Have you ever heard the saying, “You can’t turn a parked car”? It’s a good analogy for looking at the way CFOs approach planning. Broadly speaking, we tend to fall into one of two camps. Either we’re attempting to steer the organization with static, out-of-date data, or we’re motoring along nicely, making continuous adjustments with real-time insights. Both CFOs are sitting in the driver’s seat, but only one is going to get where they want to go.
I’m genuinely surprised by the fact that many enterprises significantly underappreciate the value of real-time information: sitting in parked cars.
Like most things, I think it’s partly human nature to stick with what you know. But it occurred to me the other day that, in the same way tools and technology have changed the way CFOs work, they’ve also changed the way we plan. Thanks to analytical tools, our planning skills have matured. We are better at it now than we were five years ago, not just because we have better insights at our fingertips, but because we also have more exposure to the bigger picture and more experience in shaping it.
Today, there’s an assumed expectation from our business partners that we have instant answers that allow them to make informed decisions swiftly. On a lot of occasions, timely responses and decisions have become the differentiator in securing important agreements.
I frequently get these types of “dynamic demanding” questions from my business partners, and it is easy to pull up the information on my mobile. But because I work for a technology company, it’s also easy to assume everyone has instant access to real-time information whenever and wherever they are.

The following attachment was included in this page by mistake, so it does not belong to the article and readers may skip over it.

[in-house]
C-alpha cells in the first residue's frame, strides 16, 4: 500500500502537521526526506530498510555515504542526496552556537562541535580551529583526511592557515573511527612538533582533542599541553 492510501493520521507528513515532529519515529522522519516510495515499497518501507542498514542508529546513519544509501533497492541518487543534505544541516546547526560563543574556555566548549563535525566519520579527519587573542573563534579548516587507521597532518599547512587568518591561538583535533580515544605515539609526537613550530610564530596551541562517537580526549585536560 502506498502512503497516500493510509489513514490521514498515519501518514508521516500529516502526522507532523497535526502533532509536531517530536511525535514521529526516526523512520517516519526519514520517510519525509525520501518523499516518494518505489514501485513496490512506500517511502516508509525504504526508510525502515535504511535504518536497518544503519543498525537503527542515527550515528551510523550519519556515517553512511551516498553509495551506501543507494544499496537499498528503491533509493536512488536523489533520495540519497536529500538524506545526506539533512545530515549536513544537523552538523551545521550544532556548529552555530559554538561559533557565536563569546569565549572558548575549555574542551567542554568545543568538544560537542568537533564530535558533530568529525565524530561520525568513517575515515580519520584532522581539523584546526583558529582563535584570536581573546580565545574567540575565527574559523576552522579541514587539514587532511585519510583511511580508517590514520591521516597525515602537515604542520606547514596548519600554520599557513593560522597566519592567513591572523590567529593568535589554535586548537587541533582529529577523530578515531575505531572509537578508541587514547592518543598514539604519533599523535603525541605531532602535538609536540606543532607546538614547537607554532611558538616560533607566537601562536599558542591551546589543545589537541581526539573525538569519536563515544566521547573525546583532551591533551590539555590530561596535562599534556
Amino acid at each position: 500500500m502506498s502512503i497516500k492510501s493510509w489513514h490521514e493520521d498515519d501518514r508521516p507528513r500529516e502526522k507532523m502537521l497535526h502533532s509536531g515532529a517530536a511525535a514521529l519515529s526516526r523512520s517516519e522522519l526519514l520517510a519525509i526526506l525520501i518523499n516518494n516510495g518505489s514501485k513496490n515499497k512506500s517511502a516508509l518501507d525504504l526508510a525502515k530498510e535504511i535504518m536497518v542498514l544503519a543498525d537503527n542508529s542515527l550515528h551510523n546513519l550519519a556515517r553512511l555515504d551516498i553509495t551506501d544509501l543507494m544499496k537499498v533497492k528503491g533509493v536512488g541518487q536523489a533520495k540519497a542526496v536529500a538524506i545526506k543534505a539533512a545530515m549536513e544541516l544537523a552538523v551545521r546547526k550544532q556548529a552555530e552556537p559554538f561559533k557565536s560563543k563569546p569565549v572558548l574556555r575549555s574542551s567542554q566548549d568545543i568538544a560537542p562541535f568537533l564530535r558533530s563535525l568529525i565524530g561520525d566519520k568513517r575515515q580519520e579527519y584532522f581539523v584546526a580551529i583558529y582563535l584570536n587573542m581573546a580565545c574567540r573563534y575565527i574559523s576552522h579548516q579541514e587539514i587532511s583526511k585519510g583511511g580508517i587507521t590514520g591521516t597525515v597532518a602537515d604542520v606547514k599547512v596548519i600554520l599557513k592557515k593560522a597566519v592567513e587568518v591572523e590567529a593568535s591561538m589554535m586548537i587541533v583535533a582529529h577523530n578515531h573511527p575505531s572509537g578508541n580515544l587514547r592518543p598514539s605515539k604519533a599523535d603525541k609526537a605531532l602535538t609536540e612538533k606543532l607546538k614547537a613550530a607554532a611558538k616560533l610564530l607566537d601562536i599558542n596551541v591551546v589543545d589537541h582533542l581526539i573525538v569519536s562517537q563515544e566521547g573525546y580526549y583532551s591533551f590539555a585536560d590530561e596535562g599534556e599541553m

Sitting in parked cars
Yet we see companies that still focus on back-end transactions, punching everything into the system, and waiting for the end of the month to know the results. This approach, in my view, costs those organizations dearly in terms of missed opportunities that could be grasped if real-time information were available. In this environment, CFOs don’t get to nurture their planning skills or use the full spectrum of their capabilities to offer their organizations true strategic leadership.
We read a lot about how the role of the CFO has evolved from reactive to strategic, the need to plan to take the whole organization forward (not just the finance department), and the importance of automation and digitalization. But just as important is the need to eliminate the complexity of planning.
Tools such as predictive analytics and solutions for financial planning and analysis don’t just give us real-time insights and an integrated view of our organizations. They also enable us to get better at improving business performance. If your systems are holding your organization back, chances are they’re probably holding your skills back as well.
Why have AI, machine learning, predictive insights, and digital assistants become the must-have new tools of forward-thinking CFOs to drive business performance? Watch the Nov. 6 webcast.